OECD probes Icelandic defenses against money laundering Skip to content

OECD probes Icelandic defenses against money laundering

The OECD Financial Action Task Force will soon start to investigate if Icelanders are prepared to tackle international money laundering. According to Valgerður Sverissdóttir, Iceland´s Minister of Industry and Commerce, over the next few months the Ministry of Industry and Commerce and the Ministry of Justice will work together to survey whether Icelanders are prepared to take on such criminal activity should it occur.

Valgerður says that the Financial Action Task Force has published 40 suggestions on how OECD member nations should fight money laundering. “This could mean changing some laws,” she said. “It will be looked into in the coming months.”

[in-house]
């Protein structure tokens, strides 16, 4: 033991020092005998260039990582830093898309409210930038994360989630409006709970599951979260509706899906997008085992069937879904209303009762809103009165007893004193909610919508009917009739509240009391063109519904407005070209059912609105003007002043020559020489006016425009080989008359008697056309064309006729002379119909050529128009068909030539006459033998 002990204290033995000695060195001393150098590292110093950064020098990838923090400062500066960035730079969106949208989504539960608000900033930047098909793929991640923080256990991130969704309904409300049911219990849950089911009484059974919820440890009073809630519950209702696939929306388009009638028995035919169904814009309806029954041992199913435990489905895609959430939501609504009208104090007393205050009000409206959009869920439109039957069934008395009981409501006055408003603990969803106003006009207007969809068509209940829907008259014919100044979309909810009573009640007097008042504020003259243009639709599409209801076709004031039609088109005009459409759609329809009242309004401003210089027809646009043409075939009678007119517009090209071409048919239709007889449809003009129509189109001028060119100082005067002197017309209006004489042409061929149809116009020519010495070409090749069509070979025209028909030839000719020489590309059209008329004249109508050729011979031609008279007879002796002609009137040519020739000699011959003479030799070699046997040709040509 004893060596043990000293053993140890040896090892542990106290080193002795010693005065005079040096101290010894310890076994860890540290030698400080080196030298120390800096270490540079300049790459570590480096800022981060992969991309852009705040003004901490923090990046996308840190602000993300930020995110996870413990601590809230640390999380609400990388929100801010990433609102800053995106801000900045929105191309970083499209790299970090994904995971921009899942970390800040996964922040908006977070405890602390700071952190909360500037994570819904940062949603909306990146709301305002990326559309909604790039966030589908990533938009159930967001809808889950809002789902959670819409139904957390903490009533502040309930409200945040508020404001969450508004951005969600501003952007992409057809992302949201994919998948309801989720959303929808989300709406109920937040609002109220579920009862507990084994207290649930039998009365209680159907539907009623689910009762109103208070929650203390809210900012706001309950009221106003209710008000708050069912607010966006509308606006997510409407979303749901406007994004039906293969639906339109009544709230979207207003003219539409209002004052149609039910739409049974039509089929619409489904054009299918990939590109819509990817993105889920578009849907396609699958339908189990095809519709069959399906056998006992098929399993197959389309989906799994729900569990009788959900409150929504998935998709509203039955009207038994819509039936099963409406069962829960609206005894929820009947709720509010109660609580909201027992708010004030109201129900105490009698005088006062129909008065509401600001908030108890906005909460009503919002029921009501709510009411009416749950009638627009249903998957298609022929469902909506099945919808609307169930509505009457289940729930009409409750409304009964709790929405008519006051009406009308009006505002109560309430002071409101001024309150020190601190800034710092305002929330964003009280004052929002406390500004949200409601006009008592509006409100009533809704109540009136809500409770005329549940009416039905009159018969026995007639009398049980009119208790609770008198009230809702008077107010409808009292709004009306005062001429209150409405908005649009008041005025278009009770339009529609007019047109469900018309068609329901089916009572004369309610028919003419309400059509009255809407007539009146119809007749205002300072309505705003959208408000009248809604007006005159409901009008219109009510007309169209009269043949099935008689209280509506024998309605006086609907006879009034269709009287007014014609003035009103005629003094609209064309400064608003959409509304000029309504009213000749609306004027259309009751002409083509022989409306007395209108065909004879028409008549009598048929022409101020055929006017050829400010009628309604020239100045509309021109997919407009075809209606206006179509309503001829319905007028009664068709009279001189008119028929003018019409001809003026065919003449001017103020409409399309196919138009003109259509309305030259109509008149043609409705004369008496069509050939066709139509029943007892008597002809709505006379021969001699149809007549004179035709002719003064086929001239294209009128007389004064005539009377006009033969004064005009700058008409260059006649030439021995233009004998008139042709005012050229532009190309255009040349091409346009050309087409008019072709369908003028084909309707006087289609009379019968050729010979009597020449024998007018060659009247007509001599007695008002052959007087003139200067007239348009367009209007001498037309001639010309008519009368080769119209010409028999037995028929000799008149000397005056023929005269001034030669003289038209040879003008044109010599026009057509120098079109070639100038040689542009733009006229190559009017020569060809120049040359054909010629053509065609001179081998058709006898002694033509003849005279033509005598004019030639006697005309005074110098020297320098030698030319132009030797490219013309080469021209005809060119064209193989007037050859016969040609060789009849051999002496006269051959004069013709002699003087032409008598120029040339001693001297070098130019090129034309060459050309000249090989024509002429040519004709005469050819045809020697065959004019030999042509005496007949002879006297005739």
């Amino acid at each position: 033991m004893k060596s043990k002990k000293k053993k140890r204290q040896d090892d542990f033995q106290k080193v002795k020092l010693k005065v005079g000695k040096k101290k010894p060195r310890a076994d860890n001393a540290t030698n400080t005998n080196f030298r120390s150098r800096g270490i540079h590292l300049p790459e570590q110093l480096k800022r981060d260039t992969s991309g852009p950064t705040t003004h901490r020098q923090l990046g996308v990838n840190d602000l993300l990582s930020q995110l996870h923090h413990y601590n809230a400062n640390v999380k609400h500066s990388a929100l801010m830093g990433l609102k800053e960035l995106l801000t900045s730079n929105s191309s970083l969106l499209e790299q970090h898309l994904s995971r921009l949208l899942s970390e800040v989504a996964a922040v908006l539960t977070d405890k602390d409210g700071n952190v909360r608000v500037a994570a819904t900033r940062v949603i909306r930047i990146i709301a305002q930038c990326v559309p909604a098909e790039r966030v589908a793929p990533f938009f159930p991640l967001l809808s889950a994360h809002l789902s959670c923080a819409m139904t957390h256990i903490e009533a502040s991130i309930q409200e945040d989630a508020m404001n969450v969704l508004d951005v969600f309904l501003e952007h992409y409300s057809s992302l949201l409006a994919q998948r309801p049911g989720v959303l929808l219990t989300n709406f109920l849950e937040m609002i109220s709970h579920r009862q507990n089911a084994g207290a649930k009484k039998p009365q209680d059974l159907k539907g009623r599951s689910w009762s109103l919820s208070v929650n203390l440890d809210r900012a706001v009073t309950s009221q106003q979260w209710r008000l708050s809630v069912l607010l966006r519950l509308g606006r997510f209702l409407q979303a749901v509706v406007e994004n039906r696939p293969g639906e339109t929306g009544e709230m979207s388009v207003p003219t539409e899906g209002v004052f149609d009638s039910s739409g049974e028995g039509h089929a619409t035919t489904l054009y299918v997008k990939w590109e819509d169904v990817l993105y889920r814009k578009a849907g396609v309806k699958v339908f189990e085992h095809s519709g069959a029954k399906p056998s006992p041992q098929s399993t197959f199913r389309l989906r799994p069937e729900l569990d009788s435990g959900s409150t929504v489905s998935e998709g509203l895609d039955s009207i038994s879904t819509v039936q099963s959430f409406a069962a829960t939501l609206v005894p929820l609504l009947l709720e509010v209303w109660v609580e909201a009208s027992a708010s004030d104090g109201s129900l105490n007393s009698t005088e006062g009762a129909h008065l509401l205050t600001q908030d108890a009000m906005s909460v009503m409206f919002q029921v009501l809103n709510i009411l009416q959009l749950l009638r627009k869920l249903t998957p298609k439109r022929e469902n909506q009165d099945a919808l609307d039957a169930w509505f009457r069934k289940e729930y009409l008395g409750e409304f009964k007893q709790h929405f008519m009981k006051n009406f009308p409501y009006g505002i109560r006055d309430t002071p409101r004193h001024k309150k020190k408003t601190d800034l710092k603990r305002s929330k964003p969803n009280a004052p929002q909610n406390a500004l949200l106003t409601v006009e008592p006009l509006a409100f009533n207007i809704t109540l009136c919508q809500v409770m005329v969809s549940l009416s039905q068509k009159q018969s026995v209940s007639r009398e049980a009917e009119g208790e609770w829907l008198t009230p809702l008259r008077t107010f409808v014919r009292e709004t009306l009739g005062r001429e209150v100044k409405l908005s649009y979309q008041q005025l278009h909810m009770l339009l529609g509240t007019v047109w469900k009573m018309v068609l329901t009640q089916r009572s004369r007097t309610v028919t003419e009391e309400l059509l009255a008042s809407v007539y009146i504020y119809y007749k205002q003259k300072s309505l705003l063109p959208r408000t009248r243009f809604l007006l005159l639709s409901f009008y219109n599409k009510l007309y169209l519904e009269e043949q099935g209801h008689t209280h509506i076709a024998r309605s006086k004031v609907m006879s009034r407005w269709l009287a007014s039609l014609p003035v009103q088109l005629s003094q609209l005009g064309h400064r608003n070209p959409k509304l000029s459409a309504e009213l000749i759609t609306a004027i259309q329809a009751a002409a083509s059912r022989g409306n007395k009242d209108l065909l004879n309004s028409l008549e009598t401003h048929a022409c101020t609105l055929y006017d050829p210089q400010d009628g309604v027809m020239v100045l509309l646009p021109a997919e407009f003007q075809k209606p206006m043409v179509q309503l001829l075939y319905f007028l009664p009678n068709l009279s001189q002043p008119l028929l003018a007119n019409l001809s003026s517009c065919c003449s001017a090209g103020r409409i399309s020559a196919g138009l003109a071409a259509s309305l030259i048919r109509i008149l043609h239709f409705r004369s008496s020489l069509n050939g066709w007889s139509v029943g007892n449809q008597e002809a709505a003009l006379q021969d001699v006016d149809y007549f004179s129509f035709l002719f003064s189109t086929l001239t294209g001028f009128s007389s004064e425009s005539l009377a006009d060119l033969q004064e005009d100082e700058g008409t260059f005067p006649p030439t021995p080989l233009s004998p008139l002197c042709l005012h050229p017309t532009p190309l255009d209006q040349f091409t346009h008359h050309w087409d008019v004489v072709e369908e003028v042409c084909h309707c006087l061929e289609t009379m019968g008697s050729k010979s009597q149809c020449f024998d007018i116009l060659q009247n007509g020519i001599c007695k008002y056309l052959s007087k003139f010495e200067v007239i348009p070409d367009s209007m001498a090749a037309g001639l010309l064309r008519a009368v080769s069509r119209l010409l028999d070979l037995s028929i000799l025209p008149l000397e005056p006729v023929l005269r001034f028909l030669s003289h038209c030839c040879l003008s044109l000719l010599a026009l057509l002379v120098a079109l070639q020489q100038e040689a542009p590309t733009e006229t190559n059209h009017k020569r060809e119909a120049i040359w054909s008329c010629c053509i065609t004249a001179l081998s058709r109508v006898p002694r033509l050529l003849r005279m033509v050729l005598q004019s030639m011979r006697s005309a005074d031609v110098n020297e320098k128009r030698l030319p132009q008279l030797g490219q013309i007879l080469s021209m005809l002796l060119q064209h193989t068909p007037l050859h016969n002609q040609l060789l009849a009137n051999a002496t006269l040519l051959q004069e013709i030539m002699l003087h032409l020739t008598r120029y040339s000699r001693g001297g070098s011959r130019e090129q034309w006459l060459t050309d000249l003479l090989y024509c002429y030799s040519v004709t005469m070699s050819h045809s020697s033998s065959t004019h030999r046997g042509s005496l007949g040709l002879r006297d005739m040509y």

She points out, however, that there have been no known cases of money laundering in Iceland. “We have not prosecuted any cases to date, but we must ensure that there is no such activity taking place here. This is a big problem around the world, and money laundering is the basis for various kinds of criminal activity.”

She says the last survey conducted by the FATF took place in Norway. The poor marks Norway had received pushed people in Iceland to look into these matters.

In a recent article, The Guardian observed that inflows into Iceland from offshore centers had increased substantially between 2000 and 2003, and questioned where the money was coming from. (See Iceland Review, Daily News, July 5, “Guardian questions Icelandic economic miracle“)

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